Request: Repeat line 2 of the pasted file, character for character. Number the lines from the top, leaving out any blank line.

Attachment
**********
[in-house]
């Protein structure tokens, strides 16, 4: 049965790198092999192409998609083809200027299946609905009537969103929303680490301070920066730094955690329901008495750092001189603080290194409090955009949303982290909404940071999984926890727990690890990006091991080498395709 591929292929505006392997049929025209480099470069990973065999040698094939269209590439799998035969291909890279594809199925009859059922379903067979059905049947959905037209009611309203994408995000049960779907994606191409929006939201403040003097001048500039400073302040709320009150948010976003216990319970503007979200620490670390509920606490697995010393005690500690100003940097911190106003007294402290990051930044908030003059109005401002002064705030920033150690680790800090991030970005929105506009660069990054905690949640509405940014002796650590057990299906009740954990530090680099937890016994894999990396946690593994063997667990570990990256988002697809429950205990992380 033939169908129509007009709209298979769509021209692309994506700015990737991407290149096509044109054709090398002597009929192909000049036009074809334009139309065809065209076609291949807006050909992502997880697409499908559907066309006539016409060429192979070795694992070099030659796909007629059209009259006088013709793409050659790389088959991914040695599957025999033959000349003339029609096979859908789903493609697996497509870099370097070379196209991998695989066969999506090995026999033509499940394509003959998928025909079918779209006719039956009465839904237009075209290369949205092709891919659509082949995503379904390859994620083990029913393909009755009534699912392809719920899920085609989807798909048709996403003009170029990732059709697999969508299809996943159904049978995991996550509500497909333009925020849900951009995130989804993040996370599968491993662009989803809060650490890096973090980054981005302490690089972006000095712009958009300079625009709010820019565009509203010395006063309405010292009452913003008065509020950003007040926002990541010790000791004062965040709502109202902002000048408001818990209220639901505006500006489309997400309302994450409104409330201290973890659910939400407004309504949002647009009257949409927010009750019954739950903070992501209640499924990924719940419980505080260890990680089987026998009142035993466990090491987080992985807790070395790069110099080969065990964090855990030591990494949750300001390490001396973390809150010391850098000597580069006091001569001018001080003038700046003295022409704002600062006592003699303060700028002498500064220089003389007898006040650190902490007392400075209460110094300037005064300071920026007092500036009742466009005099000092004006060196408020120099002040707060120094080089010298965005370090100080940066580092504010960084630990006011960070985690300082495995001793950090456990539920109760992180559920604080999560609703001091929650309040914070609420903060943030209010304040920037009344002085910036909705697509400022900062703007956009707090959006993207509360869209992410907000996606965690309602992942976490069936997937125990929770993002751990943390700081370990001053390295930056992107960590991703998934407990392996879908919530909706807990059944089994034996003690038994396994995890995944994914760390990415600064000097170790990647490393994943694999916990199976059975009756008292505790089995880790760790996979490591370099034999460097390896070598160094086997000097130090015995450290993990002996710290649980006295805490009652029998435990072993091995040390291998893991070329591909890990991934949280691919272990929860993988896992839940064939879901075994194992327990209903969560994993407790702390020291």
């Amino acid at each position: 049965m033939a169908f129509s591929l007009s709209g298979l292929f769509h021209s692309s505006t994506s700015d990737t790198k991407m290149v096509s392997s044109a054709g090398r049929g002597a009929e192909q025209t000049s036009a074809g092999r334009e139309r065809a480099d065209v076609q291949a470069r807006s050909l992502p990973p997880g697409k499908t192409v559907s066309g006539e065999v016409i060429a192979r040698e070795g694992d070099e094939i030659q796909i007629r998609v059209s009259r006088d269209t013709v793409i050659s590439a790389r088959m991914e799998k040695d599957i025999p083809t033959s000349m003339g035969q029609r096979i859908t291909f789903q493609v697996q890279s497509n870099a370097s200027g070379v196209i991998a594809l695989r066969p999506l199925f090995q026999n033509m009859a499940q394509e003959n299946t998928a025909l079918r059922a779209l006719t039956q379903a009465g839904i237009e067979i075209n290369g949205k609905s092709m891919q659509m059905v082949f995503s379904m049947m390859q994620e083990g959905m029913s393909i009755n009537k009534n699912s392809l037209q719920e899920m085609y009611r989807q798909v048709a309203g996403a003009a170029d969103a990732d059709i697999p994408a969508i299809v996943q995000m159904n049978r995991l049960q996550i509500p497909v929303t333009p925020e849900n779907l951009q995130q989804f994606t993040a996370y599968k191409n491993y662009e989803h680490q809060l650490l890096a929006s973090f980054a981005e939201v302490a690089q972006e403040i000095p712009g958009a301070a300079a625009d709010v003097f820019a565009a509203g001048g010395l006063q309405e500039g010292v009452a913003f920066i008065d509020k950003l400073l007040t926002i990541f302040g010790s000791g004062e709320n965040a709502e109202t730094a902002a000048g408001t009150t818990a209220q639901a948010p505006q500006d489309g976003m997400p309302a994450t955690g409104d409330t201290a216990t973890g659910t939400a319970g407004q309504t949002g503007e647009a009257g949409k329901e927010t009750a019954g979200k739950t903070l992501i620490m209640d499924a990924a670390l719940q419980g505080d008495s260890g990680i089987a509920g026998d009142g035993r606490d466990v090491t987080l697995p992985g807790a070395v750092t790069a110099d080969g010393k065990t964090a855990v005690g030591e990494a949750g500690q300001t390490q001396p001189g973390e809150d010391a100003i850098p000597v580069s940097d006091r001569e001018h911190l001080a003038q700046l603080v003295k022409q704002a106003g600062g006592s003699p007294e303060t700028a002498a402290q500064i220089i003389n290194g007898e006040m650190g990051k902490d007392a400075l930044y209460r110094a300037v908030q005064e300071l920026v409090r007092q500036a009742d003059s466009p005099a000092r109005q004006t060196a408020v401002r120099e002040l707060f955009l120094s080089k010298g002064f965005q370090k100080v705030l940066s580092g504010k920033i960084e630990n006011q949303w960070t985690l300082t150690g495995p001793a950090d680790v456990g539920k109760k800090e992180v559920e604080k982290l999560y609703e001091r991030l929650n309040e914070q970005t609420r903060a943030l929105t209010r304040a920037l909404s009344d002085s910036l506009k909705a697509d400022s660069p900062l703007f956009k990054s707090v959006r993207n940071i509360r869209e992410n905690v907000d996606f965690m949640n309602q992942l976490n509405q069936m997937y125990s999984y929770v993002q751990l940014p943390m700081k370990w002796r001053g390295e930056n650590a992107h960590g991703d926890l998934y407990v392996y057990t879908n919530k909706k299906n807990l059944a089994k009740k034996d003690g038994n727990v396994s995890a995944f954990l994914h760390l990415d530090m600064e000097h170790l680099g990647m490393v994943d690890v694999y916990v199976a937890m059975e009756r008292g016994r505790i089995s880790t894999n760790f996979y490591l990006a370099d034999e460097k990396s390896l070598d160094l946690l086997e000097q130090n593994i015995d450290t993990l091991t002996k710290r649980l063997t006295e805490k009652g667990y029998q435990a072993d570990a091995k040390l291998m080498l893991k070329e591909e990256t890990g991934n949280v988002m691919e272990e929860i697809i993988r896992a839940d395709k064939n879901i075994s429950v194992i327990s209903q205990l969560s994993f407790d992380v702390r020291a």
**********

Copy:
């Protein structure tokens, strides 16, 4: 049965790198092999192409998609083809200027299946609905009537969103929303680490301070920066730094955690329901008495750092001189603080290194409090955009949303982290909404940071999984926890727990690890990006091991080498395709 591929292929505006392997049929025209480099470069990973065999040698094939269209590439799998035969291909890279594809199925009859059922379903067979059905049947959905037209009611309203994408995000049960779907994606191409929006939201403040003097001048500039400073302040709320009150948010976003216990319970503007979200620490670390509920606490697995010393005690500690100003940097911190106003007294402290990051930044908030003059109005401002002064705030920033150690680790800090991030970005929105506009660069990054905690949640509405940014002796650590057990299906009740954990530090680099937890016994894999990396946690593994063997667990570990990256988002697809429950205990992380 033939169908129509007009709209298979769509021209692309994506700015990737991407290149096509044109054709090398002597009929192909000049036009074809334009139309065809065209076609291949807006050909992502997880697409499908559907066309006539016409060429192979070795694992070099030659796909007629059209009259006088013709793409050659790389088959991914040695599957025999033959000349003339029609096979859908789903493609697996497509870099370097070379196209991998695989066969999506090995026999033509499940394509003959998928025909079918779209006719039956009465839904237009075209290369949205092709891919659509082949995503379904390859994620083990029913393909009755009534699912392809719920899920085609989807798909048709996403003009170029990732059709697999969508299809996943159904049978995991996550509500497909333009925020849900951009995130989804993040996370599968491993662009989803809060650490890096973090980054981005302490690089972006000095712009958009300079625009709010820019565009509203010395006063309405010292009452913003008065509020950003007040926002990541010790000791004062965040709502109202902002000048408001818990209220639901505006500006489309997400309302994450409104409330201290973890659910939400407004309504949002647009009257949409927010009750019954739950903070992501209640499924990924719940419980505080260890990680089987026998009142035993466990090491987080992985807790070395790069110099080969065990964090855990030591990494949750300001390490001396973390809150010391850098000597580069006091001569001018001080003038700046003295022409704002600062006592003699303060700028002498500064220089003389007898006040650190902490007392400075209460110094300037005064300071920026007092500036009742466009005099000092004006060196408020120099002040707060120094080089010298965005370090100080940066580092504010960084630990006011960070985690300082495995001793950090456990539920109760992180559920604080999560609703001091929650309040914070609420903060943030209010304040920037009344002085910036909705697509400022900062703007956009707090959006993207509360869209992410907000996606965690309602992942976490069936997937125990929770993002751990943390700081370990001053390295930056992107960590991703998934407990392996879908919530909706807990059944089994034996003690038994396994995890995944994914760390990415600064000097170790990647490393994943694999916990199976059975009756008292505790089995880790760790996979490591370099034999460097390896070598160094086997000097130090015995450290993990002996710290649980006295805490009652029998435990072993091995040390291998893991070329591909890990991934949280691919272990929860993988896992839940064939879901075994194992327990209903969560994993407790702390020291």